He blinked and tried to soften his face, knowing that he would look spectral to anyone who turned and saw his pale, startled head floating there. He imagined how scary that might look and forced himself to keep moving up. And as he thrust himself forward up the final stairs, his shoe-tip caught the lip of the top step.

And he flew.

For just a moment.

Up through the air.

In slow motion.

Melanie’s book flew, too, up above him, the pages fluttering, and he thought how the book looked like the bone in 2001: A Space Odyssey tumbling end over end. Timothy reached his hands out as though he were an athlete of some kind, a quarterback maybe, and caught the book as he slid under it along the stone floor and came to a halt, his eyes shut, his heart pounding, time returning to normal speed. He could hear people gathering around him cooing, and wished he could melt away under the eyes that he felt staring down at him.

“You all right?” It was a woman’s voice nearby. He opened his eyes. A pale 50-ish woman leaned over him, her eyebrows knit in worry, her lips a bright matte-orange slash in the middle of her face. Her hands were fluttering like moths around him. She knelt down next to him, and for the second time that day, he felt a blush rising up in him as he lay there clasping Melanie’s book. “You okay?” she said, patting his hand.

She’d touched him. He became very, very still. “You okay?” She was smiling and he felt a surge of love well up in him for the pumpkin orange of her lipstick and the way she had no real chin, and for her hands, trembling like birds’ wings do when they are in a birdbath.

He blinked once, twice. “My cat died last night,” he told her. There, he’d said it, and could feel the ribs in his rib-cage loosen.

She leaned closer and her lips made an O. “She was curled up in a ball this morning, her tail over her nose.” And then, as though she had asked him a question, he said, “Bipsy. I called her Bipsy.”

The woman smiled.

“She was 17 years old. I got her after 9/11 from the pound.” His mouth felt very dry, and he stopped talking and blinked up at her. He should probably try to get up. He wondered if he should tell her that, not knowing what else to do, he had finally put the cat in a plastic Food Emporium bag and thrown her down the garbage chute, but he decided to keep that to himself.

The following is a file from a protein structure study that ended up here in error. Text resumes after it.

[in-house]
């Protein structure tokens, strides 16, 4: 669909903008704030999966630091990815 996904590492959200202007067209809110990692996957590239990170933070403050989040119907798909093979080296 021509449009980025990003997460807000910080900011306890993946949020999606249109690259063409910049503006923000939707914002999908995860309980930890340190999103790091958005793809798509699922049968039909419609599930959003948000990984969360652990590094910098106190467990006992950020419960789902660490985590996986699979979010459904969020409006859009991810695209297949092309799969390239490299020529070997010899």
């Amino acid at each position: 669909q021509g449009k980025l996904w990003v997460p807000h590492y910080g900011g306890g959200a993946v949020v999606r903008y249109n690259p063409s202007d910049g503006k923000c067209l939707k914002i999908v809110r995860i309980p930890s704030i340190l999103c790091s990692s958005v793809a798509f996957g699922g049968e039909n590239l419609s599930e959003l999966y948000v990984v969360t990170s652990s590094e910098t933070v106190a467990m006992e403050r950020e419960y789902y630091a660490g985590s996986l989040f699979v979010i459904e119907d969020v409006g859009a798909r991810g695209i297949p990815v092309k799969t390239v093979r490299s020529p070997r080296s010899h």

“Hey,” she said, still smiling down at him, but starting to unkneel. “Hey! I know you!” Her eyebrows came together as she tried to figure out where she knew him from. “Yes, yes, I know you.” His heart quickened, and he felt tears in his eyes. She knew him? She knew him. “You threw money in the fountain this morning. I saw you.” She had seen him, and she saw him now. She could see him.

She laughed and held out her hand to help him up, and the crowd that had gathered backed up a step.

“I saw you is all,” she said. “What are the chances of that, that I’d run into you twice in one day in this city?” She turned to no one in particular and said, “What are the chances of that? I see this guy throwing money in the fountain this morning, and the next thing I know, he falls right at my feet in the library?”

The group was dispersing, but a few responded by shaking their heads or murmuring to one another before turning away. He felt all their circles intersect, or felt the pull of their now-separating circles.

The woman with the orange lips said, “Maybe I’ll see you around.” She smiled a real smile that made her eyes crinkle up, and she touched his shoulder. “Crazy city, right?” He nodded and blinked against the wetness in his eyes.

Timothy slipped behind one of the massive columns to peek back around at where he had just been lying, at the way the sun poured in over the moving people, how every second was like a snapshot, a new one each moment.

He should have told her about how he could play the recorder, and about the caramels he’d eaten at his aunt’s that summer in Upstate New York. But memory was a kind of accomplishment in itself. And if he’d run into her twice in one day, perhaps they’d be thrown together again. He rested his cheek against the cool marble pillar. He remembered, then, why he was upstairs, and he hurried to deliver Melanie’s book to her.

As he passed the fountain on his way home that evening, he stopped again. Way back on 9/11, he had almost thrown money in. That had been the only other time he’d even considered it. The subway stops at Bryant Park. That’s what people always said, but on 9/11, when they let everyone out early from the library, he had crossed through the park on the way to his Hell’s Kitchen walk-up. It was at the fountain that he’d become aware of the lack of sound and vibration under his feet. The subways weren’t running for the first time in his whole life, and there was a stillness he couldn’t fathom, like a penny dropped down a well that never splashed.

There had been no way into or out of the city that day, and he had stood in the silent park with a handful of pennies ready to throw into the fountain as a gesture against hopelessness, but he’d been waved away by the National Guard with their guns, everything deranged and toppled together in his mind. The fires and the fallen towers smelled like burning rubber, and like concrete smashed into bits light enough to float, and like the scent of unsettled souls. Were there particles of people in the air? Of course there must have been.